What does the character of Pere Ubu represent in Alfred Jarry's play Ubu Roi?

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kipling2448 eNotes educator| Certified Educator

There’s a reason the French employ the adjective “ubuesque” when describing something absurd, vulgar, ludicrous, or grotesque.  The genesis of that phrase is Alfred Jarry’s 1896 play Ubu Roi, or King Ubu, the central character of which, Pere Ubu, is completely without any socially-redeeming qualities.  Jarry’s play is considered one of the more important progenitors of the modern school of surrealism.  Ubu Roi is absurdist in every sense of the word, its language deliberately crude and the aforementioned titular character notoriously vulgar.  Act I, Scene I is set, ostensibly, in Poland, “that is to say, nowhere.”  With this instant slam by the famously culturally arrogant French, the very first word uttered by the titular character is “shit.”  Pere Ubu, it becomes apparent, is a man of some means and power, lending his initial exchange with his wife a particular air of the very surrealism for which the play and its central character would become known.  Responding to his wife’s seemingly innocuous rhetorical question regarding Ubu’s professional ambitions, he responds, “After all, I’m Captain of Dragoons, Privy Councillor to King Wenceslas, Knight of the Red Eagle of Poland, and formerly King of Aragon. What more do you want?”  What Mama Ubu wants, of course, is for her husband to be king of Poland, not merely a second-in-command or high-ranking official in the king’s Court. 

Jarry’s play is a satire of Shakespearean machinations, borrowing from Macbeth – the above conversation is reminiscent of Lady Macbeth’s entreaties to her husband regarding the inadequacies of limited ambition – and other of the Bard’s works, but is also intended to satirize broader upper-class pretentiousness as well.  There is absolutely nothing sophisticated about Pere Ubu.  Preparing for guests for a feast, Ubu comments to his wife, “I’m bursting with hunger. Mama Ubu, you’re very ugly today. Is that because we have guests?”  Virtually every exchange is punctuated with “Shit!”  Jarry was being as provocative as he could, with the audience certain to be shocked, as it was on the play’s opening night.  While Pere Ubu is a stand-in for Shakespearean characters, he represents much more.  This is a character whose crudeness and total lack of empathy was intended as an indictment of those who would presume to rule over others and whose arrogance was usually mistaken for sophistication.  Pere Ubu is physically unattractive and exceedingly overweight, the very embodiment of gluttony in a time and place when the average citizen was fortunate to have enough to eat each day.  Jarry wanted this character to represent everything that was wrong with aristocracy.  In Act III, Scene II, Pere Ubu, having summoned his nobles so that he can eliminate them and seize their possessions for himself, next turns to his magistrates:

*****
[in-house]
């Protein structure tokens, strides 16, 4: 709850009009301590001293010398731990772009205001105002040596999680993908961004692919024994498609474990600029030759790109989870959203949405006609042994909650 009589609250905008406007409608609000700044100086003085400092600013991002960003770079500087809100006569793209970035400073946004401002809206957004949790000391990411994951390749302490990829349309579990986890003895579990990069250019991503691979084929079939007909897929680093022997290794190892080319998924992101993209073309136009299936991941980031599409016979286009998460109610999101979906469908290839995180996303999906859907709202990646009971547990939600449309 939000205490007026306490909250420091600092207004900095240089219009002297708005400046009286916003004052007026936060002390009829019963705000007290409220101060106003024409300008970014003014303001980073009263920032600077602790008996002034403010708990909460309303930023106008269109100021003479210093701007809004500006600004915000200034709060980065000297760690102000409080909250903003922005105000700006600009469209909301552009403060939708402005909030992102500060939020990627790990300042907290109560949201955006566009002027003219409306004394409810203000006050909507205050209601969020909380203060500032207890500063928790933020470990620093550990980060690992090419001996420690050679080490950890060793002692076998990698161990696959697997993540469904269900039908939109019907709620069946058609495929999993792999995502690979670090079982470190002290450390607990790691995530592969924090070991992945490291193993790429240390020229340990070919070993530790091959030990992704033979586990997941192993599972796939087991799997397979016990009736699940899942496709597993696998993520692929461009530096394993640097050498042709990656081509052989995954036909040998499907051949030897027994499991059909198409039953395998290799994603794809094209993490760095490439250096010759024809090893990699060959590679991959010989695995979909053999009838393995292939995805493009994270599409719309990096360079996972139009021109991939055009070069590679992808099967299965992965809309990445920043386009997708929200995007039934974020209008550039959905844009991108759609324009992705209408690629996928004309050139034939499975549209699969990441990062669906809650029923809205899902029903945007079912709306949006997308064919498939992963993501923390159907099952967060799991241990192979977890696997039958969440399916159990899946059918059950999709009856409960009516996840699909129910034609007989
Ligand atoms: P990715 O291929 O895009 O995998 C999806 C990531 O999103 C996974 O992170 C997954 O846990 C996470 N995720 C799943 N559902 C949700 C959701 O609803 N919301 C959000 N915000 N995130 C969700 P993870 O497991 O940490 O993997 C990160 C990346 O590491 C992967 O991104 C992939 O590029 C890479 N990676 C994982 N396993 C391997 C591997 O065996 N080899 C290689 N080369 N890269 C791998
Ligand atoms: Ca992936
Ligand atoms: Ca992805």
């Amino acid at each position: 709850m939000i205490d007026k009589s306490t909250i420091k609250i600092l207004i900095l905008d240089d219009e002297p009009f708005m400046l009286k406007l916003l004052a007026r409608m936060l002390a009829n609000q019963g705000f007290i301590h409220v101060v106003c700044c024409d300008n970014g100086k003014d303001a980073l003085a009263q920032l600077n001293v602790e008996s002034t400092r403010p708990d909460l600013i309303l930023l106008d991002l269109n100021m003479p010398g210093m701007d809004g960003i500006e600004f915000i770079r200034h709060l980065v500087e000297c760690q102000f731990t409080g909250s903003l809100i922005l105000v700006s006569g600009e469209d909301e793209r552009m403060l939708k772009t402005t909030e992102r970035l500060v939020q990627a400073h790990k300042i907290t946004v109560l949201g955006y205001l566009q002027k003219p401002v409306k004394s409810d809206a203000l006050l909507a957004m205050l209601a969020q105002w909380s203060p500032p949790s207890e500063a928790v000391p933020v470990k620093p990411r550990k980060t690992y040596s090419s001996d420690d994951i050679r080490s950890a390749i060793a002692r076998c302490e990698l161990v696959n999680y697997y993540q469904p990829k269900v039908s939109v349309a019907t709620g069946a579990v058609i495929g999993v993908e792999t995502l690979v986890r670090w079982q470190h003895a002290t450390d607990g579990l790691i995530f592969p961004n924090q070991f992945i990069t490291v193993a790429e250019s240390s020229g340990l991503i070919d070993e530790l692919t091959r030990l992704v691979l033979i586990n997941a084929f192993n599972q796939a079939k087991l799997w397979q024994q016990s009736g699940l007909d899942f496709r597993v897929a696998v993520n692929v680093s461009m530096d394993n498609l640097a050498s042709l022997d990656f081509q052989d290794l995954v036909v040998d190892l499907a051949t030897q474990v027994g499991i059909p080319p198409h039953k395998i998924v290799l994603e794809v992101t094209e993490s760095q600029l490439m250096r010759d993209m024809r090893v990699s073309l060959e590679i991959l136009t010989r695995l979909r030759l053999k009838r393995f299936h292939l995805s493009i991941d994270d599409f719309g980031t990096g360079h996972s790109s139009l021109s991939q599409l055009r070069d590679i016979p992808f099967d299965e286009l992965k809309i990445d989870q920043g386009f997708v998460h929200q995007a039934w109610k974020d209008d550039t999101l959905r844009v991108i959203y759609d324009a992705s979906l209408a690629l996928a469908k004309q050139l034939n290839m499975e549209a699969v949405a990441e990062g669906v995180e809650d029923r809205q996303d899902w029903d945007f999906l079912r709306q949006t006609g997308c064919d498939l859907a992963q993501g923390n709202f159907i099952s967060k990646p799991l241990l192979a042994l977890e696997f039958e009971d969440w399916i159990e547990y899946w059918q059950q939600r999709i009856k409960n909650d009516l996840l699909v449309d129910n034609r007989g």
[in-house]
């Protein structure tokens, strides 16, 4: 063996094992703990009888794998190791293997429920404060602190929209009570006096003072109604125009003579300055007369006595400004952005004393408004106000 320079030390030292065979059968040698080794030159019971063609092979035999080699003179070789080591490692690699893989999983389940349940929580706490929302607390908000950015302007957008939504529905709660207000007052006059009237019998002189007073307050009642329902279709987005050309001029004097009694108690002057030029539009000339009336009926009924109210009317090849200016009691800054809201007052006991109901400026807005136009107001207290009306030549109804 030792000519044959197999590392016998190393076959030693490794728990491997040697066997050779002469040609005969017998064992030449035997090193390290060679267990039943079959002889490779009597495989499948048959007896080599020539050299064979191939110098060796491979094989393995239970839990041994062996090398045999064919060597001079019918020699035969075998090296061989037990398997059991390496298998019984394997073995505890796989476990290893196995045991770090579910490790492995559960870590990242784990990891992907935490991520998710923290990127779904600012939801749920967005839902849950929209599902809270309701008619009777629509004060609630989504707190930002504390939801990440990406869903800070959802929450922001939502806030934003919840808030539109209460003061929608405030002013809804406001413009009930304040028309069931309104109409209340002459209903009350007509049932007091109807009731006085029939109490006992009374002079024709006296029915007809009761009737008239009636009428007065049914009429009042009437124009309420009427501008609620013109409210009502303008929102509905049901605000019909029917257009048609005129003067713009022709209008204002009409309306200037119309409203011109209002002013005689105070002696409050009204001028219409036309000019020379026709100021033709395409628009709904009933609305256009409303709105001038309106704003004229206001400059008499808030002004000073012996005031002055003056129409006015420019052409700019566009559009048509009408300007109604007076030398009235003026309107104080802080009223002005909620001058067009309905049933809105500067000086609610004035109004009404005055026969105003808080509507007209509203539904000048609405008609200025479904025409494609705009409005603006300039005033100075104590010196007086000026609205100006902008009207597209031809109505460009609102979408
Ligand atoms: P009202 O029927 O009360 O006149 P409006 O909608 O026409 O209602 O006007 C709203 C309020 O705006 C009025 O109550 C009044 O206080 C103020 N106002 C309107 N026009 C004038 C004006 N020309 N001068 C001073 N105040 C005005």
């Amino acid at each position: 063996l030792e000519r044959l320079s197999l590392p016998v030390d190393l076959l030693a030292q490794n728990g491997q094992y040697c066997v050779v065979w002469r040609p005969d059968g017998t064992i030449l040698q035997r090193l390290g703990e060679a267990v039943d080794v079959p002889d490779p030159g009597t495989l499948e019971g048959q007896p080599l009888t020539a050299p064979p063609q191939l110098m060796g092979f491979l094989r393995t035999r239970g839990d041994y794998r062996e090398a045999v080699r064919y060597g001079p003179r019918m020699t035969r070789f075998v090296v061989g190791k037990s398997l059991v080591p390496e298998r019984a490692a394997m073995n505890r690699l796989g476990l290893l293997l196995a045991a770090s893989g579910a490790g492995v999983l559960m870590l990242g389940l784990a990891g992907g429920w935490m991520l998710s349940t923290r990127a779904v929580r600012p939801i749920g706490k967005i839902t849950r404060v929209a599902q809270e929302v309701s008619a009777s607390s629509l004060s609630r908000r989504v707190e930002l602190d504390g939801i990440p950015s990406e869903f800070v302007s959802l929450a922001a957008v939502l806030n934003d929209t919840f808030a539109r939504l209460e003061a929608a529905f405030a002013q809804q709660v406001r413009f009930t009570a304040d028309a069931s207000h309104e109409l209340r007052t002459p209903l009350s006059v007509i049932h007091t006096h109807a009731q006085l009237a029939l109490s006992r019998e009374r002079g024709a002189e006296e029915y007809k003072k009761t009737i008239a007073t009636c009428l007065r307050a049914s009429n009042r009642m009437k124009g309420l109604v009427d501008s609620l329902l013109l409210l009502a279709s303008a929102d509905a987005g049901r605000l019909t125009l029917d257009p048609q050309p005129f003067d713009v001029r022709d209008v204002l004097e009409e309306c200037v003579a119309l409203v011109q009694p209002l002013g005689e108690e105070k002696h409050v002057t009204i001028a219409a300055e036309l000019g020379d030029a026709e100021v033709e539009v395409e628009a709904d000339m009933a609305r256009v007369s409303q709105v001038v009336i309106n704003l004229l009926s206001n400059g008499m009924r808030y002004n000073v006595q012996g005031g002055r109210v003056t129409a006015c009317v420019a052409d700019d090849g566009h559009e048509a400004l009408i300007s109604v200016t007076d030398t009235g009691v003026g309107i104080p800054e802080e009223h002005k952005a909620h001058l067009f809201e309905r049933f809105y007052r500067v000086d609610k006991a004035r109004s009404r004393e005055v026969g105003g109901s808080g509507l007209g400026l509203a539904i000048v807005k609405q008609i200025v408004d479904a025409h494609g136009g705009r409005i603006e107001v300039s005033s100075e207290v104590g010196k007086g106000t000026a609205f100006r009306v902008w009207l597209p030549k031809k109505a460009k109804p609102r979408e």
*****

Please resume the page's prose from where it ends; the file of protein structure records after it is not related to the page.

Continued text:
PERE UBU. I’m going to first reform justice. After that we will proceed to finances.

SEVERAL MAGISTRATES. We oppose all change.

PERE UBU. Pshite! From now on, magistrates will no longer be paid.

MAGISTRATES. And what will we live on? We are poor.

PERE UBU. You can have the fines you impose and the possessions of those you sentence to death.

This could be a scene from Duck Soup, with Rufus T. Firefly as the autocrat.  Jarry, though, was writing from a vastly different perspective than Bert Kalmar and Harry Ruby, authors of that well-respected Marx Brothers film about the fictional country of Freedonia.  Pere Ubu’s unquenchable thirst for ever-more wealth and his utter disregard for the sanctity of human life was inspired by the autocrats who ruled Europe for hundreds of years.  Jarry’s titular character represented all the worst in those rulers.

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Ubu Roi

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